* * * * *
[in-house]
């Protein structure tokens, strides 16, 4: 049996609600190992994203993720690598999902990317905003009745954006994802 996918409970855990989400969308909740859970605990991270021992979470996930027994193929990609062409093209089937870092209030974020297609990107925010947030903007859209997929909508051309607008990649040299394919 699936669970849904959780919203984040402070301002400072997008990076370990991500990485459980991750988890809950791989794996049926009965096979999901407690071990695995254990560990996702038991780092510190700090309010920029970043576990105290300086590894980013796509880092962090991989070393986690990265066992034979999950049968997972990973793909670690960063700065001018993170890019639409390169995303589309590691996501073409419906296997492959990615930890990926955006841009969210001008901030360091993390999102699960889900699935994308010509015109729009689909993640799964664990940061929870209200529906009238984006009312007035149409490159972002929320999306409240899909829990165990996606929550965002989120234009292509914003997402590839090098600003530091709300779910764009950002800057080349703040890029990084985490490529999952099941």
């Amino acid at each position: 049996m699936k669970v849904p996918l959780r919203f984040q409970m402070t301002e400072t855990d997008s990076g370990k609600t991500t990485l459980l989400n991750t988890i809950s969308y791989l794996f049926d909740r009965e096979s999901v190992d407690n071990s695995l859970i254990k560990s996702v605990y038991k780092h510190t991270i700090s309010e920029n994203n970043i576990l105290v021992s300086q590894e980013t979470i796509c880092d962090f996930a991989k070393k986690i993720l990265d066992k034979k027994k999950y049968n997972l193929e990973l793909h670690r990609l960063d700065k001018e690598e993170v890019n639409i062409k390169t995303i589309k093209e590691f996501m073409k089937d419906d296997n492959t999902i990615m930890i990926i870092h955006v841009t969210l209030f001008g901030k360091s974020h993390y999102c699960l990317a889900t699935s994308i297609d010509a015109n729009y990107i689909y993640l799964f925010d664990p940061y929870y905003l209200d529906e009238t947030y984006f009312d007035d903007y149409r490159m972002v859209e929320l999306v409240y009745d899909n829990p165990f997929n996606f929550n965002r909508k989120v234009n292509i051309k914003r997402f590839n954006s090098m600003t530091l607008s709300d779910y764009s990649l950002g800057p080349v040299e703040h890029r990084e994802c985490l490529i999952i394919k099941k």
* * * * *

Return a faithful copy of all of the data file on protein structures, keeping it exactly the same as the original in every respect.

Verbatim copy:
[in-house]
């Protein structure tokens, strides 16, 4: 049996609600190992994203993720690598999902990317905003009745954006994802 996918409970855990989400969308909740859970605990991270021992979470996930027994193929990609062409093209089937870092209030974020297609990107925010947030903007859209997929909508051309607008990649040299394919 699936669970849904959780919203984040402070301002400072997008990076370990991500990485459980991750988890809950791989794996049926009965096979999901407690071990695995254990560990996702038991780092510190700090309010920029970043576990105290300086590894980013796509880092962090991989070393986690990265066992034979999950049968997972990973793909670690960063700065001018993170890019639409390169995303589309590691996501073409419906296997492959990615930890990926955006841009969210001008901030360091993390999102699960889900699935994308010509015109729009689909993640799964664990940061929870209200529906009238984006009312007035149409490159972002929320999306409240899909829990165990996606929550965002989120234009292509914003997402590839090098600003530091709300779910764009950002800057080349703040890029990084985490490529999952099941």
């Amino acid at each position: 049996m699936k669970v849904p996918l959780r919203f984040q409970m402070t301002e400072t855990d997008s990076g370990k609600t991500t990485l459980l989400n991750t988890i809950s969308y791989l794996f049926d909740r009965e096979s999901v190992d407690n071990s695995l859970i254990k560990s996702v605990y038991k780092h510190t991270i700090s309010e920029n994203n970043i576990l105290v021992s300086q590894e980013t979470i796509c880092d962090f996930a991989k070393k986690i993720l990265d066992k034979k027994k999950y049968n997972l193929e990973l793909h670690r990609l960063d700065k001018e690598e993170v890019n639409i062409k390169t995303i589309k093209e590691f996501m073409k089937d419906d296997n492959t999902i990615m930890i990926i870092h955006v841009t969210l209030f001008g901030k360091s974020h993390y999102c699960l990317a889900t699935s994308i297609d010509a015109n729009y990107i689909y993640l799964f925010d664990p940061y929870y905003l209200d529906e009238t947030y984006f009312d007035d903007y149409r490159m972002v859209e929320l999306v409240y009745d899909n829990p165990f997929n996606f929550n965002r909508k989120v234009n292509i051309k914003r997402f590839n954006s090098m600003t530091l607008s709300d779910y764009s990649l950002g800057p080349v040299e703040h890029r990084e994802c985490l490529i999952i394919k099941k």